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Out-of-band authentication: Methods for preventing fraud

Out-of-band authentication can add another layer of data security as customers seek enhanced online banking security. There's also an added cost benefit. This tip delves into various methods and how they can benefit financial firms.

For financial institutions, protecting user accounts from online fraud is a top priority. But how can this task be accomplished while preserving customer-friendly procedures? Complex and cumbersome authentication methods -- such as biometrics and digital certificates -- can be a turn-off for end users and can be expensive to deploy and operate.

One alternative option available to financial service firms is to implement an out-of-band authentication system as an added layer of protection for all sensitive or high-value transactions. By definition, out-of-band authentication uses a channel or communication path that is not directly associated with the access path to the application or data.

Put simply, rather than relying on only a single potentially vulnerable channel for application, data access and authentication, out-of-band authentication requires a separate, discrete pathway, such as a telco network, be used in the authentication process. This provides a second secure channel in the event the primary Internet channel is compromised. An attacker would have to exploit both the Internet channel and the secondary one -- the phone network or end-user device -- to launch a successful attack.

While some may argue out-of-band authentication adds complexity to the authentication process, these systems only require the user to have a cell phone or home phone in which to receive a code or respond to a voice prompt. They also require little training, and the cost to deploy may be lower given the use of end-user phone equipment and the public Telco infrastructure.

Just how does out-of-band authentication work? Here are some examples:

Text messages
When an authentic customer logs in to a financial website with a username and password successfully, the user is prompted to click a button to send a numeric code via SMS to the cell phone number on record at the bank. The user receives the one-time code on the cell phone and enters it on a second secure Web page and clicks the "verify code" button to confirm the correct user is in fact at the other end of the phone.

With this type of out-of-band authentication system in place, even if an aspiring criminal were to obtain a customer's username and password, the account compromise attempt would be thwarted because the attacker would be unable to receive the one-time code sent to the customer's cell phone. Should this scenario play out, the customer would receive a cell phone call by the application, alerting him or her to the attempted fraud. This enables the customer to contact the financial institution and report the attempted unauthorized access.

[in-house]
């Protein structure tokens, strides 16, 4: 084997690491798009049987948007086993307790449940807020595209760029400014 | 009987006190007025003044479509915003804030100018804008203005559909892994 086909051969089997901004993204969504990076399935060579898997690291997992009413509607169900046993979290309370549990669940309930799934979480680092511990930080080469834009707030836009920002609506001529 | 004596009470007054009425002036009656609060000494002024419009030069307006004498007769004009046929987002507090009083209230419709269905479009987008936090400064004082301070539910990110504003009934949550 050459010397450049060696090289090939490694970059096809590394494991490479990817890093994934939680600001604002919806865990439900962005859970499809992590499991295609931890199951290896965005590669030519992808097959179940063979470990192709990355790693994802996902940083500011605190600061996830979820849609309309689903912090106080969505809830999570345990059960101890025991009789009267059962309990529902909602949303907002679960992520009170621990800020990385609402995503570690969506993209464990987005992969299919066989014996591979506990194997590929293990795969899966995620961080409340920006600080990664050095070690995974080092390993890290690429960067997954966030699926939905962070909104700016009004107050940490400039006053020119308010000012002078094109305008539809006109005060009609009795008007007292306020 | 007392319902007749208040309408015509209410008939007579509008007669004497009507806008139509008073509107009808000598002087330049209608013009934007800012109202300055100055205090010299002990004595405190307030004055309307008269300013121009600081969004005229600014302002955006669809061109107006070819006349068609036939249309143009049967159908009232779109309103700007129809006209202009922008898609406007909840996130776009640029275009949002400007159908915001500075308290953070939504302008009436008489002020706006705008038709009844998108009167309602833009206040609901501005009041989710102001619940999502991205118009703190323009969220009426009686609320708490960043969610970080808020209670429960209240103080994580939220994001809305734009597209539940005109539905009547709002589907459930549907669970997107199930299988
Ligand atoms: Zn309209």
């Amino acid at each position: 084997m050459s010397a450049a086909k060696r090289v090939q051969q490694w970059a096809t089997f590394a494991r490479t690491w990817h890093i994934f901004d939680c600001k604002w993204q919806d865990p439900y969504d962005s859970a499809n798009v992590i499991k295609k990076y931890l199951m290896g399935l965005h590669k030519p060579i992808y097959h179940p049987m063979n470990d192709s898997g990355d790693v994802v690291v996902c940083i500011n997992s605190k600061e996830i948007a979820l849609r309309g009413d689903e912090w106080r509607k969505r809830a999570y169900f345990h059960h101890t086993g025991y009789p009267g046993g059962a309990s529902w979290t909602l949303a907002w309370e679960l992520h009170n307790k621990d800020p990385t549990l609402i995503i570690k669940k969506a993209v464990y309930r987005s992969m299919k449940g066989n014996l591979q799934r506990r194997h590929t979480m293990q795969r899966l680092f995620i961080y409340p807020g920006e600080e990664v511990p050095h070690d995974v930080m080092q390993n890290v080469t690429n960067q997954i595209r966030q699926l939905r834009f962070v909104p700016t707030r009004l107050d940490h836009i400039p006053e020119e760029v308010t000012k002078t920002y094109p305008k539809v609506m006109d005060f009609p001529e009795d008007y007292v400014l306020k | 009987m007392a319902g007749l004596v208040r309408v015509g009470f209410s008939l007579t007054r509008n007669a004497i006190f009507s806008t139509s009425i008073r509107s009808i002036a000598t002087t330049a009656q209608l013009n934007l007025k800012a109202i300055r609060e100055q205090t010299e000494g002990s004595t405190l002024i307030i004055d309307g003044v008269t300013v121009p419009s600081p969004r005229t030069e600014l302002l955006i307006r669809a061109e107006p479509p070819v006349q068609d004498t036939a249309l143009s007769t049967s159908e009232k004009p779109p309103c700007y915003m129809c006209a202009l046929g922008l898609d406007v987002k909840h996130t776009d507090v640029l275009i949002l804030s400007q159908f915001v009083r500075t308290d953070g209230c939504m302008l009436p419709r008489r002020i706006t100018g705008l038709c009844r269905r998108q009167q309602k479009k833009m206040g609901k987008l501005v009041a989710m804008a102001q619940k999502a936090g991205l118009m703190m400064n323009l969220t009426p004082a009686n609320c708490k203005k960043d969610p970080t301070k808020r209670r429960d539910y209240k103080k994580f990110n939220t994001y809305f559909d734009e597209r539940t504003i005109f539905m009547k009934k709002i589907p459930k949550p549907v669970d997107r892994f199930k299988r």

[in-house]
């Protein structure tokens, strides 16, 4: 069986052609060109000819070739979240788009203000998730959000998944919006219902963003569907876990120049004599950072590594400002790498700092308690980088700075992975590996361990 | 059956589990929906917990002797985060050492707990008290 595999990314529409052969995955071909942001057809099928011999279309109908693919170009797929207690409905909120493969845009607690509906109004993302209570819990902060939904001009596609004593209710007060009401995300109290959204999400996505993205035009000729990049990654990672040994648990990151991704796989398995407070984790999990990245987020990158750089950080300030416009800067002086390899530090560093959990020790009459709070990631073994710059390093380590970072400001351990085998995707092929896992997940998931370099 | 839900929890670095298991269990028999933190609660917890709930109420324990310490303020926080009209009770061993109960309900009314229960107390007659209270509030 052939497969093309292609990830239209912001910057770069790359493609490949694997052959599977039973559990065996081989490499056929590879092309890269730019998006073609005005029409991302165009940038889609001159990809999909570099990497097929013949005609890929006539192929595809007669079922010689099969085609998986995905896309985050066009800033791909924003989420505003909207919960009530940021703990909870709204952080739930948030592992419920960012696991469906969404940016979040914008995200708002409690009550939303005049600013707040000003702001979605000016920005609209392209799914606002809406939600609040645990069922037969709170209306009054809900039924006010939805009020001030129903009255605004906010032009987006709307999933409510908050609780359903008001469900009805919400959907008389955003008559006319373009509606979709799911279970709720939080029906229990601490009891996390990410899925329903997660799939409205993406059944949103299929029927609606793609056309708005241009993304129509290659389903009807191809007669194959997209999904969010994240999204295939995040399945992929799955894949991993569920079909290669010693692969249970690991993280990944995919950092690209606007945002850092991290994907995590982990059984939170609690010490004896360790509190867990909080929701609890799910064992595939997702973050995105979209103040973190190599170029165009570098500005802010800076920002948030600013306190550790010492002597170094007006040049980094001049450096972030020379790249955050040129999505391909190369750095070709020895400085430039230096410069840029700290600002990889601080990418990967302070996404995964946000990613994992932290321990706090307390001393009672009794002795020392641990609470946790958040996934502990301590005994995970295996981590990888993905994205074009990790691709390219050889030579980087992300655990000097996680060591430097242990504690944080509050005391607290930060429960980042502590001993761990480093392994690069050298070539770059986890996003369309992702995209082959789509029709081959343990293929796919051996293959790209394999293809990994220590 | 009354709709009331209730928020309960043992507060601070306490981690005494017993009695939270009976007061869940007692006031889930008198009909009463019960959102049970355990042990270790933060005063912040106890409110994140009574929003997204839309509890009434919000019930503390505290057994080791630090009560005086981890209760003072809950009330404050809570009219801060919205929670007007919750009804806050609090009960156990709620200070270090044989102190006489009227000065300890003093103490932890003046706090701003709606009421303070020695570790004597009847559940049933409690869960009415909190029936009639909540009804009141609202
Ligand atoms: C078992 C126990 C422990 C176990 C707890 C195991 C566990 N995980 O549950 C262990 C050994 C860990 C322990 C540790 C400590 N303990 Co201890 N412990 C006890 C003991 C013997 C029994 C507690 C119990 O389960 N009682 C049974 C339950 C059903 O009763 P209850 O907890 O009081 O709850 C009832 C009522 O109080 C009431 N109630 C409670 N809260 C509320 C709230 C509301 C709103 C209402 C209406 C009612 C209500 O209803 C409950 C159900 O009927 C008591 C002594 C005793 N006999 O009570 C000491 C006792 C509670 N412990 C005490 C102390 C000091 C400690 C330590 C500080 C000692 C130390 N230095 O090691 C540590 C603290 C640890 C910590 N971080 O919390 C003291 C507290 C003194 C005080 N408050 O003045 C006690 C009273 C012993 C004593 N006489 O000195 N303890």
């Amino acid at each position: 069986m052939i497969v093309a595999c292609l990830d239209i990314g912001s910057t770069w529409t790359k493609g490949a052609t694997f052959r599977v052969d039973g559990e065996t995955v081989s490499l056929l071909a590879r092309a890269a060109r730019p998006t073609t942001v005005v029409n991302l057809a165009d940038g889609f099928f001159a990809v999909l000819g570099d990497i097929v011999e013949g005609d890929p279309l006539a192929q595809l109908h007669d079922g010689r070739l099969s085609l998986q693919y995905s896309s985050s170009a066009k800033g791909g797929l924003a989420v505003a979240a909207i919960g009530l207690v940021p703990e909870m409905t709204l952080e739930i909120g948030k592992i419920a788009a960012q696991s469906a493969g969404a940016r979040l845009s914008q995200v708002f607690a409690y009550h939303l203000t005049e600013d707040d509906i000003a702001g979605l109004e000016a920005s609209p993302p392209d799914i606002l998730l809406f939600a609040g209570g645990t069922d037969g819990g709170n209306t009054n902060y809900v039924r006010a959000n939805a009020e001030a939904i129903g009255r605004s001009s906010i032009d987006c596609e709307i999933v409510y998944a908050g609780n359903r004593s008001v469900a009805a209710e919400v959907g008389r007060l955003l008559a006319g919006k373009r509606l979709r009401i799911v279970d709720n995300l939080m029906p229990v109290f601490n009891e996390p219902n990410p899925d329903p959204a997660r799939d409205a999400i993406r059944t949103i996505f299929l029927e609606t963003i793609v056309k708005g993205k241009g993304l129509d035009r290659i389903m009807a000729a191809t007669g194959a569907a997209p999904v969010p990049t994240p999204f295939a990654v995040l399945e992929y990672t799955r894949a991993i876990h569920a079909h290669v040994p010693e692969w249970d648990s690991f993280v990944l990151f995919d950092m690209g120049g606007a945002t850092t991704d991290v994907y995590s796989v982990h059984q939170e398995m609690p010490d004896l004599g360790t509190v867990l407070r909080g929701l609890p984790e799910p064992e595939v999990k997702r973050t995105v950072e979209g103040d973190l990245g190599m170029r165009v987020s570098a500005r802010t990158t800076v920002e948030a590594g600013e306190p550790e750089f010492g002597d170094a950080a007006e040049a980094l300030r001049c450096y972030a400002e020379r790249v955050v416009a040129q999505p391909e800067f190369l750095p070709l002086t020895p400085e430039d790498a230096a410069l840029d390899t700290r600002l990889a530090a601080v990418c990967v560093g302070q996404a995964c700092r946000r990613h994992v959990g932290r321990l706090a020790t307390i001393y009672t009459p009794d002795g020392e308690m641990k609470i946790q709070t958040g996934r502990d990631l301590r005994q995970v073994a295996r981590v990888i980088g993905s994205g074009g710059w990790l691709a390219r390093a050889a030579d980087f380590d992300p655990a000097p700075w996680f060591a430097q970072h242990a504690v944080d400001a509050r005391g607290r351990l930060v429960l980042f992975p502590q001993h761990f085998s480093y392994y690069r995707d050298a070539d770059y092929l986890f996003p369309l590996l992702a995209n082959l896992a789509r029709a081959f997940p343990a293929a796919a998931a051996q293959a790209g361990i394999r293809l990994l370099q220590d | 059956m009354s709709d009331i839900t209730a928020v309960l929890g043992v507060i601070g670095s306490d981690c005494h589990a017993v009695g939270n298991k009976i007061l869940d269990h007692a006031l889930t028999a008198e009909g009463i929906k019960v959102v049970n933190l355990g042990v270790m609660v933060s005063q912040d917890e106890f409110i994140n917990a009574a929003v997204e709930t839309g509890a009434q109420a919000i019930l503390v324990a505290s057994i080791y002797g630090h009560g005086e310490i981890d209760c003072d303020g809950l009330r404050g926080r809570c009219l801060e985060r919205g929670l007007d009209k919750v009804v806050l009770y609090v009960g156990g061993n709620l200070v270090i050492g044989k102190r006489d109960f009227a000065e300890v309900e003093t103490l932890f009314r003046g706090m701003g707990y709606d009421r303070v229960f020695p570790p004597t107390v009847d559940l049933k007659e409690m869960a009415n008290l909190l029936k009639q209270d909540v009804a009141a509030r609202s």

Another out-of-band authentication scenario would involve the same set of steps with the legitimate user logging into the financial website, but instead of receiving a text message, the user would be asked to initiate a call back by clicking on a button on the Web page. This method requires the customer to use the telephone associated with the phone number on file with the financial institution as a second form of authentication.

The financial institution's out-of-band authentication server calls the customer and a voice prompt asks the user to recite a word or enter a numeric code presented on the financial Web page. If the customer is indeed initiating the authentication, he or she will easily pass the challenge by simply reciting the word or entering the code using the dial pad. Without access to the customer's phone, a malicious user would be thwarted.

More sophisticated schemes may even feature biometric voice recognition, in which the user's voice is matched to a known voice print on record. This particular technology choice demands that the user allow the financial institution to keep a voice print on file to confirm or prove the authenticity of the end user.

The value proposition
Most of the current mass-market financial out-of-band systems rely on existing users' cellular or landline phones, as these devices are ubiquitous, in place and cost-free for financial services firms to leverage.

Deployment and enrollment can be controlled to manageable level without the need to issue hardware or certificates to customers. New users only need to provide a phone number for the SMS messages or call backs from the banks authentication server. Best of all, password resets can be automated through the out-of-band authentication system without the need for expensive customer service calls. Customer churn can present an ongoing management issue as well; the out-of-band authentication system can allow rapid deactivation without certificate or hardware recall being an issue.

Out-of-band authentication presents a viable option for financial services to toughen authentication for online services. The ease of use and relatively lower total cost of ownership, security professionals at financial institutions should evaluate the benefits of out-of-band authentication.

About the author:
George Wrenn, CISSP, ISSEP, is frequent contributor to and Information Security magazine, he served as a Director of Security in the financial services industry and is now a consulting security expert. He's also a Six Sigma Black Belt, a Harvard grad and was trained in cryptography at MIT. He can be reached at [email protected].

This was last published in May 2008

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